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Deciphering molecular mysteries: New insights into metabolites that control aging and disease

Deciphering molecular mysteries: New insights into metabolites that control aging and disease
Comparative metabolomics uncovers decrease in N-glutarylspermidines in sir-2.3 mutants. a, Scheme of untargeted comparative metabolomic analysis of sirtuin mutants using HPLC–HRMS/MS. b, Untargeted comparative metabolomics of growth medium of WT and sir-2.3(ok444)-mutant C. elegans. Bubble sizes reflect peak areas. RT, retention time. n = 4. c, Fold change of selected metabolites compared to those of WT C. elegans in the exo-metabolome (left) and the endo-metabolome (right). The metabolite feature at an m/z ratio of 302.2074 (later identified as daspid#3 and daspid#4) was significantly downregulated in sir-2.3- and sir-2.2;sir-2.3-mutant animals, whereas the ascaroside ascr#3, used as a reference metabolite23, remained unchanged. Exo-metabolome: sir-2.2, n = 7; sir-2.3, n = 11; sir-2.2;sir-2.3, n = 4. Endo-metabolome: sir-2.2, n = 6; sir-2.3, n = 8; sir-2.2;sir-2.3, n = 5. d, Separation of daspid#3 and daspid#4 via HILIC HPLC–HRMS and analysis of MS/MS fragmentation. Rel., relative. e, N-acylspermidines identified in this study, including diacylspermidine (daspid) and monoacylspermidine (maspid) derivatives. f, N8- and N1-glutarylspermidine (maspid#3 and maspid#4) levels were downregulated in sir-2.3 and sir-2.2;sir-2.3 mutants compared to WT in the endo-metabolome (left) and the exo-metabolome (right). Endo-metabolome: sir-2.3, n = 5; sir-2.2;sir-2.3, n = 4. Exo-metabolome: sir-2.3, n = 3; sir-2.2;sir-2.3, n = 2. n, number of independent biological experiments. P values were calculated by unpaired, two-tailed t-tests with Welch correction in b. Data are mean ± s.d., and P values were calculated using two-sided ratio paired t-tests for comparisons relative to WT in c,f. Credit: Nature Chemical Biology (2024). DOI: 10.1038/s41589-023-01511-2

In a significant advancement in the field of biochemistry, scientists at the Boyce Thompson Institute (BTI) and Cornell University have uncovered new insights into a family of metabolites, acylspermidines, that could change how we understand aging and fight diseases.

The study, recently published in Nature Chemical Biology, presents an unexpected connection between spermidine, a long-known compound present in all , and sirtuins, an enzyme family that regulates many life-essential functions.

Sirtuins have been the subject of significant attention over the past two decades. Recent studies indicate that sirtuins play a crucial role in various age-related diseases. As a result, there is growing interest in the link between sirtuins and aging, making them a promising target for therapeutic interventions aimed at improving health span and longevity.

"We were excited to uncover this unexpected branch of cellular metabolism related to sirtuins," says senior author Frank Schroeder, a professor at BTI. "Discovering these previously uncharacterized spermidine derivatives provides insight into the inner workings of this critical pathway and brings us a step closer to understanding the physiological functions of mitochondrial sirtuins."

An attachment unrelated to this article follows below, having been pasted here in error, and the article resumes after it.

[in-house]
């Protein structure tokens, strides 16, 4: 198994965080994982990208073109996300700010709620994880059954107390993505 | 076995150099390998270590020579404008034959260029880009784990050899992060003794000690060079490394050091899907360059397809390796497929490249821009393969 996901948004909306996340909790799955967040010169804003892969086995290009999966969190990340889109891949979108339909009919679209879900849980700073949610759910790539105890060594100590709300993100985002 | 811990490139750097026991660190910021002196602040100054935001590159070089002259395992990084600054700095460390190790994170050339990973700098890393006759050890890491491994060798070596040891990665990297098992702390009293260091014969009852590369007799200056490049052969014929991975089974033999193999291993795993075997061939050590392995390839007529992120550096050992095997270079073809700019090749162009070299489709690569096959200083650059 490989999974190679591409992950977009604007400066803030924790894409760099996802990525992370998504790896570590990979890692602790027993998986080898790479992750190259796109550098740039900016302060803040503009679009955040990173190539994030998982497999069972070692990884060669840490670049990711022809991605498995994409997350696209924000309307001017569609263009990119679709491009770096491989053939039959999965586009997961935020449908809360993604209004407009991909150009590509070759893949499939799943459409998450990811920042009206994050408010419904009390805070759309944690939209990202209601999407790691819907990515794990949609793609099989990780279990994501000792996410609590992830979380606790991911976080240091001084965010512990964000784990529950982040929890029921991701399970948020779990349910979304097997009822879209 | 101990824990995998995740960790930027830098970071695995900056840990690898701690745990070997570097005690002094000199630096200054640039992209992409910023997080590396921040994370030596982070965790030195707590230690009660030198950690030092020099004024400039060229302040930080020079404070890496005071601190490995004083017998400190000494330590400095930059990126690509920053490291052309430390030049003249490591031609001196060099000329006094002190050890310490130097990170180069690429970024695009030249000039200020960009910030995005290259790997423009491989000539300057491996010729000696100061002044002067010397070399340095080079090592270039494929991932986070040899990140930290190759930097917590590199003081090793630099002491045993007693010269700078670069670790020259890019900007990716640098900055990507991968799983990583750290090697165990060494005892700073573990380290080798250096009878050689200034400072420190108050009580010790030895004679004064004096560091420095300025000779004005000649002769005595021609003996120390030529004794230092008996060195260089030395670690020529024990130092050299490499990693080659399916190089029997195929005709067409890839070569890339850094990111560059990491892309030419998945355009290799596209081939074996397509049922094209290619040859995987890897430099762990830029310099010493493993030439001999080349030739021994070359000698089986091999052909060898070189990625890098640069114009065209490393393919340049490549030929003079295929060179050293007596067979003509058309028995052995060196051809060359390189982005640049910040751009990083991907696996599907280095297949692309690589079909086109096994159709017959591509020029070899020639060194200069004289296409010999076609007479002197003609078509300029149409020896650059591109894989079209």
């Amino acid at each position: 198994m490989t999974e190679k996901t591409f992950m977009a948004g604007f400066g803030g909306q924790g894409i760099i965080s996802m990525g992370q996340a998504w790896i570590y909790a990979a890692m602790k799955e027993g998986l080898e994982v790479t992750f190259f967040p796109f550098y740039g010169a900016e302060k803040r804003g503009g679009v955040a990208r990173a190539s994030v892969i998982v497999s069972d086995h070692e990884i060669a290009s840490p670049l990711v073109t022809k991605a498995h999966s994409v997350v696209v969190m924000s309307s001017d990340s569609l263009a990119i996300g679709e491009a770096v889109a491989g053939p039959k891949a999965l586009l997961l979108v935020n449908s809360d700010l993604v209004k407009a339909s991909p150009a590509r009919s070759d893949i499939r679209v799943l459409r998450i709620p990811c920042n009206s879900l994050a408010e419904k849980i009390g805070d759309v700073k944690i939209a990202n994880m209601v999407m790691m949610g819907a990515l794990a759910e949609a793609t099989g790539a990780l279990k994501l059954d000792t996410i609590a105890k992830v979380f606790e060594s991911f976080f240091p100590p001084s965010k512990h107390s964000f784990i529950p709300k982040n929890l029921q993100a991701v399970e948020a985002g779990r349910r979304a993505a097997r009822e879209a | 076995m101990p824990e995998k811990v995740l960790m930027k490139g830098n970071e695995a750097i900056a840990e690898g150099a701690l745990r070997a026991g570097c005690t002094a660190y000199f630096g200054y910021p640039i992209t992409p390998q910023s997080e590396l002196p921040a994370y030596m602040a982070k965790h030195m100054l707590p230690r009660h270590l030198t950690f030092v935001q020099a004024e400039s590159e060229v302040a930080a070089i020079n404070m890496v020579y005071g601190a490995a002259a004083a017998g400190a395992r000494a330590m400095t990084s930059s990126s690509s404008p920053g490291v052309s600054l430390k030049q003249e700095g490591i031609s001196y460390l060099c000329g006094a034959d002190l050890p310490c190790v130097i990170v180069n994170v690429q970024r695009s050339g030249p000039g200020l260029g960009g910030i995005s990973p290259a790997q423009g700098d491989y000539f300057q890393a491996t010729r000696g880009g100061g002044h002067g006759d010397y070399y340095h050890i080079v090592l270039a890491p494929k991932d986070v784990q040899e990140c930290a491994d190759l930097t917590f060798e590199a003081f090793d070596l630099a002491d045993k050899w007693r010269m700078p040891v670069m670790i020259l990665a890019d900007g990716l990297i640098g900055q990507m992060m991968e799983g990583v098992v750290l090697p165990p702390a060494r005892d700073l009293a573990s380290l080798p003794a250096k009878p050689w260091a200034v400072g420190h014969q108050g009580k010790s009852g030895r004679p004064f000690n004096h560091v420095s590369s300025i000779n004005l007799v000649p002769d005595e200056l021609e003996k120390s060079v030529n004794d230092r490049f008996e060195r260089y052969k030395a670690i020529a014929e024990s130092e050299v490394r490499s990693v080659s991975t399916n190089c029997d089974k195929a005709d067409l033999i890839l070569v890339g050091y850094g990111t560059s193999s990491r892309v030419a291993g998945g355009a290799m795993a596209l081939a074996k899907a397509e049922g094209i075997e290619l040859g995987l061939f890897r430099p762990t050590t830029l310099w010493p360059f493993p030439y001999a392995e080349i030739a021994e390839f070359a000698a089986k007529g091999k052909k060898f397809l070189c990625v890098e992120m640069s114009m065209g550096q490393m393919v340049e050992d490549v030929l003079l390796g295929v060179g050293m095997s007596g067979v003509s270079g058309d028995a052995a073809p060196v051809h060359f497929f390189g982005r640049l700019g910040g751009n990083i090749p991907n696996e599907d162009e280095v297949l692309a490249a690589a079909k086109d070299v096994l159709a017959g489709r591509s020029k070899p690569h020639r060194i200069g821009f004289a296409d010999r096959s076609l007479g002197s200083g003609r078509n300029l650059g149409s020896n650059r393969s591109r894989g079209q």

The researchers took an unbiased approach, comparative metabolomics, a methodology developed by the Schroeder lab for over a decade, to screen for sirtuin-dependent metabolic changes. The study revealed a novel family of metabolites called acylspermidines derived from modifications of diverse proteins, many of which play essential roles in growth and cell survival.

Following the discovery of sirtuin-linked acylspermidines in the simple organism C. elegans, the researchers further demonstrated that the same compounds are also present in mammals (including humans). Lastly, the research team demonstrates the direct impact of these metabolites on lifespan in C. elegans and cell proliferation in mammals.

"Important physiological functions are reflected in many molecular fingerprints, including tens of thousands of small molecule metabolites that remain to be discovered. This work is a step towards uncovering the biological roles and functions of the vast space of chemical dark matter in our bodies," says Bingsen Zhang, a graduate student in the Schroeder lab and first author of the study.

Future research will explore these findings' mechanisms and pharmacological aspects, particularly how acylspermidines affect lifespan, cell growth, and their potential interactions with other metabolic pathways.

"Nearly 350 years after spermidine was isolated and 100 years after its structure was understood, our work further advances the collective knowledge of the spermidine family, connecting it to other vital biochemical processes, including central energy metabolism and amino acid metabolism," adds Zhang.

More information: Bingsen Zhang et al, Acylspermidines are conserved mitochondrial sirtuin-dependent metabolites, Nature Chemical Biology (2024). DOI: 10.1038/s41589-023-01511-2

Journal information: Nature Chemical Biology

Citation: Deciphering molecular mysteries: New insights into metabolites that control aging and disease (2024, January 2) retrieved 22 April 2024 from
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